12 Physical (on-chip) memory configuration Physical configurations are typically square Square minimizes length of (word line + bit line) Shorter length means –Shorter propagation time –Faster data access –Smaller t rc (read cycle time) Exercise: Assume n 2 memory cells configured as –n-by-n square array. What is the worst case delay? –n 2 -by-1 rectangular. What is the worst case delay? Exercise: Does wire length dominate access time? –Assume propagation speed on chip is 2/3 c (2x10^8 m/s) –Assume 1Mbit array is 1 cm x 1 cm 12

13 Logical (external) memory configuration External configurations are tall and narrow –More address lines (12 to 20+, typically) –Fewer data lines (8 or 16, typically) The narrower the configuration –The greater the pin efficiency –Adding one address pin cuts data pins in half –The easier the data bus routing Many external configurations for given capacity –64 Kb = 64K x 1(16 A + 1 D = 17 pins) –64 Kb = 32K x 2(15 A + 2 D = 17 pins) –64 Kb = 16K x 4(14 A + 4 D = 18 pins) –64 Kb = 8K x 8 (13 A + 8 D = 21 pins) –64 Kb = 4K x 16(12 A + 16 D = 28 pins) –64 Kb = 2K x 32(11 A + 32 D = 43 pins) 13

14 Control signals Select chip Select memory cell Control read/write Map internal array to external configuration (4x4 16x1) 14 2:4 decoder Memory Array 16 bits (4 x 4) 4:1 mux/demux D0 A0 A1 A2 A3 OE# CS# WE# Supporting circuitry is needed to address memory cell and enable reads and writes Does mapping of specific address bits to the decoder or mux matter? (hint: think locality)

15 15 The memory-bus interface Chip Select (CS#) –Enables device –Ignores all other inputs if CS# is not asserted Write Enable (WE#) –Enables write tri-state buffer –Store D0 at specified address Output Enable (OE#) –Enable read tri-state buffer –Drive D0 with value at specified address

16 16 Outline Memory Landscape Memory Architecture Non-volatile Memories Volatile Memories

17 EPROM Erasable Programmable Read-Only Memory Constructed from floating gate FETs –Charge trapped on the FG erases cell –High voltage (13V +) applied to the control gate Writes the cell with a 0 Allows FG charge to be dissipated Erasing means changing form 0 1 –Uses UV light (not electrically!) –Electrons are trapped on a floating gate Writing means changing from 1 0 Erase unit is the whole device Retains data for 10-20 years Not used much these days Costly because –Use of quartz window (UV transparent) –Use of ceramic package PROM (or OTP) is same, just w/o window 17

18 18 Flash Memory Electrically erasable (like EEPROM, unlike EPROM) Used in many reprogrammable systems these days Erase size is block (not word); cant do byte modifications Erase circuitry moved out of cells to periphery Smaller size Better density Lower cost Reads are like standard RAM Can write bits/words (actually, change from 1 0) Write cycle is O(microseconds) Slower then RAM but faster than EEPROM To (re)write from 0 1, must explicitly erase entire block Erase is time consuming O(milliseconds to seconds) Floating gate technology Erase/write cycles are limited (10K to 100K, typically)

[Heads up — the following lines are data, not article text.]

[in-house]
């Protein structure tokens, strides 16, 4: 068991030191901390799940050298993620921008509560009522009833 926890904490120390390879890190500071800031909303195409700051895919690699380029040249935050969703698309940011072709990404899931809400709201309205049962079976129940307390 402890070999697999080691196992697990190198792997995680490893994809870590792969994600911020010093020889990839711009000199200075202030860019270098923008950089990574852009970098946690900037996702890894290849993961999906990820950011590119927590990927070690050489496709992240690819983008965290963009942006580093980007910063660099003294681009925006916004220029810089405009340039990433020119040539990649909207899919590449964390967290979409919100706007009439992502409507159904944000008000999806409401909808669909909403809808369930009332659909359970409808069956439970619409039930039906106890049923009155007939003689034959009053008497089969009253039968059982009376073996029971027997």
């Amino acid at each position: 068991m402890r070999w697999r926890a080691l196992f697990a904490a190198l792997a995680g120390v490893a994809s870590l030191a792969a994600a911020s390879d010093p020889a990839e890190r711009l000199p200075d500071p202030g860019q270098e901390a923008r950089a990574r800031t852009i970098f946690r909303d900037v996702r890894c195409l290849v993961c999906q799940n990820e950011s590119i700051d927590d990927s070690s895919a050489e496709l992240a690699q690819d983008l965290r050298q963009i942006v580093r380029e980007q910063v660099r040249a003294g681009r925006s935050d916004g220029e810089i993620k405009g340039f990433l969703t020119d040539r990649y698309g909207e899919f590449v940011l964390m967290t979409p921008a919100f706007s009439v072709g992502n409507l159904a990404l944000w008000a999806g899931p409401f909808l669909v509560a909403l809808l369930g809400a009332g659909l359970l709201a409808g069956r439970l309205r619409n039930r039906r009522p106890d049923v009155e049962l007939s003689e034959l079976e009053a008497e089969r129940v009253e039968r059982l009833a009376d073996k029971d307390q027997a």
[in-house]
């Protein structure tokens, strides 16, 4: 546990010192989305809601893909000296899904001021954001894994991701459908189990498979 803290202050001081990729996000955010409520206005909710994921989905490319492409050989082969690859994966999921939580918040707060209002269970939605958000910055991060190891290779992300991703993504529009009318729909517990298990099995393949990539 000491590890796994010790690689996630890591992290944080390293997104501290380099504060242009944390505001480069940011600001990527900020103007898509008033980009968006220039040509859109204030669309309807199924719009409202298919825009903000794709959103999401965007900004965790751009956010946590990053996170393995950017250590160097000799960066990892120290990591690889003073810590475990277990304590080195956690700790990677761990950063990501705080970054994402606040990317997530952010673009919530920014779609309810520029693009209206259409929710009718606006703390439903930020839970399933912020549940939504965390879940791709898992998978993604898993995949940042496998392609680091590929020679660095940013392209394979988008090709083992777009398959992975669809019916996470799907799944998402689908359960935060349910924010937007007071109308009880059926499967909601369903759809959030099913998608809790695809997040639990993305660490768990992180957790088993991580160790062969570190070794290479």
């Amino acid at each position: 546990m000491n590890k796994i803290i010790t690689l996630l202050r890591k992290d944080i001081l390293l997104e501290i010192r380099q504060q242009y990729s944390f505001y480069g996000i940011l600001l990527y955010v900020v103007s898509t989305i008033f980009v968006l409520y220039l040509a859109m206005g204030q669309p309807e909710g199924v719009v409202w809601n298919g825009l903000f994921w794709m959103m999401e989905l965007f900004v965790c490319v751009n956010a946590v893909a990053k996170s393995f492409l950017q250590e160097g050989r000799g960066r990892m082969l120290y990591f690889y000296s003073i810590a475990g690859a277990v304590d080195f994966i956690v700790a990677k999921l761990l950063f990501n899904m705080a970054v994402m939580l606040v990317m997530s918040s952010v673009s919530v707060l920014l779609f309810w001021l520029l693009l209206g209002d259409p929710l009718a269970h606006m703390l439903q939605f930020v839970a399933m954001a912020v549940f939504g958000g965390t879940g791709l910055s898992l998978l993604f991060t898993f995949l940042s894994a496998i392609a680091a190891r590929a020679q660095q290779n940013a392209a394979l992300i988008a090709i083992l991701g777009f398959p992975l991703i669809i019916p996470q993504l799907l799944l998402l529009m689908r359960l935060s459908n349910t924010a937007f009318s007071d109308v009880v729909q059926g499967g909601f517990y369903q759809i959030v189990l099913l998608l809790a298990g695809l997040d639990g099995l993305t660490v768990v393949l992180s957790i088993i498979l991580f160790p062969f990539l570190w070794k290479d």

19 19 Outline Memory Landscape Memory Architecture Non-volatile Memories Volatile Memories

20 Static RAM SRAMs are volatile Basic cell –Bistable core 4T: uses pullup resistors for M2, M4 6T: uses P-FET for M2, M4 –Access transistors –BL, BL# are provided to improve noise margin 6T is typically used (but has poor density) Fast access times O(10 ns) Read/write speeds are symmetric Read/write granularity is word 20

21 Dynamic RAM Requires only 1T and 1C per cell Outstanding density and low cost Compare to the 6Ts per SRAM cell Cost advantage to DRAM technology Small charges involved relatively slow –Bit lines must be pre-charged to detect bits –Reads are destructive; internal writebacks needed –Generally need differential sense amplifiers Values must be refreshed periodically –Prevents charge from leaking away –Complicates control circuitry slightly 21

22 Exam coverage (1/2) ARM assembly –Coding; reading ISA entry for an instruction. –ABI: writing functions and calling them Caller save, callee save, passing arguments, return values. –Misc: Linker, loader, Power-on-reset etc. Memory mapped I/O and buses –Basic ideas of why and how –Simple bus; AHB; APB –Writing code to talk to MMIO devices 22

23 Exam coverage (2/2) Interrupts –Basics of why and how –ARM interrupts Enabling, disabling, pending, priority, preemption. What happens on an interrupt in the hardware and how we return. Timers –Capture; reference; prescalar; range; resolution. Digital logic issues –270 review (set-up/hold time) –Glitches and clock synchronization. 23